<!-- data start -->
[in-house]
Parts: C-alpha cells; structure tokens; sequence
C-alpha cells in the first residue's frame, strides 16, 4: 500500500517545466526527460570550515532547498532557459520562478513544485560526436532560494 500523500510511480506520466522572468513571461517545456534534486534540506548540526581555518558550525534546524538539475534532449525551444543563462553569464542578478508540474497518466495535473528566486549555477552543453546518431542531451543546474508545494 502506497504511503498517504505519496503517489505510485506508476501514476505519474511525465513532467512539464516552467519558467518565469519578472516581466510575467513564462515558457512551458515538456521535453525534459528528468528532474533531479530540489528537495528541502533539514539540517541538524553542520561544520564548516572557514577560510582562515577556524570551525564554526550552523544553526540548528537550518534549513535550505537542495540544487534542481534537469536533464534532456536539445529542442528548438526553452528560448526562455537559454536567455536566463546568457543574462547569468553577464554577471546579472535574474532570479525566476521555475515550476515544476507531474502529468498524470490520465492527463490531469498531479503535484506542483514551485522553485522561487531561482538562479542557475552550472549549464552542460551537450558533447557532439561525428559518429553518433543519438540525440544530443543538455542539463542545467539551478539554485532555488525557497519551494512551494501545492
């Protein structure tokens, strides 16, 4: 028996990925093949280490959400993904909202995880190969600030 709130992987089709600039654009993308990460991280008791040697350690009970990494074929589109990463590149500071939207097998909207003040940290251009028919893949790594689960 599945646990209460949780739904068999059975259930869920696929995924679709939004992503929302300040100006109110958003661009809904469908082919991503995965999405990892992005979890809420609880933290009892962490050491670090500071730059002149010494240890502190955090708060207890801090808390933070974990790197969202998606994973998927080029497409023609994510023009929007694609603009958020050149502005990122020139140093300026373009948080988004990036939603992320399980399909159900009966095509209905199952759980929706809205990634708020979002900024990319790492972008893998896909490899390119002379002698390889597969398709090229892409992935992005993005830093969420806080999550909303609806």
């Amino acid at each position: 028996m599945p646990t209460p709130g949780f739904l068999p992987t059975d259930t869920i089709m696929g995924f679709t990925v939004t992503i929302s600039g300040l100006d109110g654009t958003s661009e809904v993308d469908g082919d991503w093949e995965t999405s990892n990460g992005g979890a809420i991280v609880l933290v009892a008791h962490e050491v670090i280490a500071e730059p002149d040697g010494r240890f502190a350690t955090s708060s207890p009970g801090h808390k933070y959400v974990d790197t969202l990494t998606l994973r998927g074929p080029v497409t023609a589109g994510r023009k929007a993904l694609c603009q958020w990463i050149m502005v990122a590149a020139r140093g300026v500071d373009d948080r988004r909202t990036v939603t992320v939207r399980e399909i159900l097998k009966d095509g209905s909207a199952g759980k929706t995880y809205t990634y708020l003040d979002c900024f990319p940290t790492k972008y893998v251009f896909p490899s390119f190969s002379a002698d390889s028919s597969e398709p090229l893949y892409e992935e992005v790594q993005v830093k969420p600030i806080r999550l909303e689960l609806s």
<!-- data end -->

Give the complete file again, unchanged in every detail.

[in-house]
Parts: C-alpha cells; structure tokens; sequence
C-alpha cells in the first residue's frame, strides 16, 4: 500500500517545466526527460570550515532547498532557459520562478513544485560526436532560494 500523500510511480506520466522572468513571461517545456534534486534540506548540526581555518558550525534546524538539475534532449525551444543563462553569464542578478508540474497518466495535473528566486549555477552543453546518431542531451543546474508545494 502506497504511503498517504505519496503517489505510485506508476501514476505519474511525465513532467512539464516552467519558467518565469519578472516581466510575467513564462515558457512551458515538456521535453525534459528528468528532474533531479530540489528537495528541502533539514539540517541538524553542520561544520564548516572557514577560510582562515577556524570551525564554526550552523544553526540548528537550518534549513535550505537542495540544487534542481534537469536533464534532456536539445529542442528548438526553452528560448526562455537559454536567455536566463546568457543574462547569468553577464554577471546579472535574474532570479525566476521555475515550476515544476507531474502529468498524470490520465492527463490531469498531479503535484506542483514551485522553485522561487531561482538562479542557475552550472549549464552542460551537450558533447557532439561525428559518429553518433543519438540525440544530443543538455542539463542545467539551478539554485532555488525557497519551494512551494501545492
């Protein structure tokens, strides 16, 4: 028996990925093949280490959400993904909202995880190969600030 709130992987089709600039654009993308990460991280008791040697350690009970990494074929589109990463590149500071939207097998909207003040940290251009028919893949790594689960 599945646990209460949780739904068999059975259930869920696929995924679709939004992503929302300040100006109110958003661009809904469908082919991503995965999405990892992005979890809420609880933290009892962490050491670090500071730059002149010494240890502190955090708060207890801090808390933070974990790197969202998606994973998927080029497409023609994510023009929007694609603009958020050149502005990122020139140093300026373009948080988004990036939603992320399980399909159900009966095509209905199952759980929706809205990634708020979002900024990319790492972008893998896909490899390119002379002698390889597969398709090229892409992935992005993005830093969420806080999550909303609806």
């Amino acid at each position: 028996m599945p646990t209460p709130g949780f739904l068999p992987t059975d259930t869920i089709m696929g995924f679709t990925v939004t992503i929302s600039g300040l100006d109110g654009t958003s661009e809904v993308d469908g082919d991503w093949e995965t999405s990892n990460g992005g979890a809420i991280v609880l933290v009892a008791h962490e050491v670090i280490a500071e730059p002149d040697g010494r240890f502190a350690t955090s708060s207890p009970g801090h808390k933070y959400v974990d790197t969202l990494t998606l994973r998927g074929p080029v497409t023609a589109g994510r023009k929007a993904l694609c603009q958020w990463i050149m502005v990122a590149a020139r140093g300026v500071d373009d948080r988004r909202t990036v939603t992320v939207r399980e399909i159900l097998k009966d095509g209905s909207a199952g759980k929706t995880y809205t990634y708020l003040d979002c900024f990319p940290t790492k972008y893998v251009f896909p490899s390119f190969s002379a002698d390889s028919s597969e398709p090229l893949y892409e992935e992005v790594q993005v830093k969420p600030i806080r999550l909303e689960l609806s």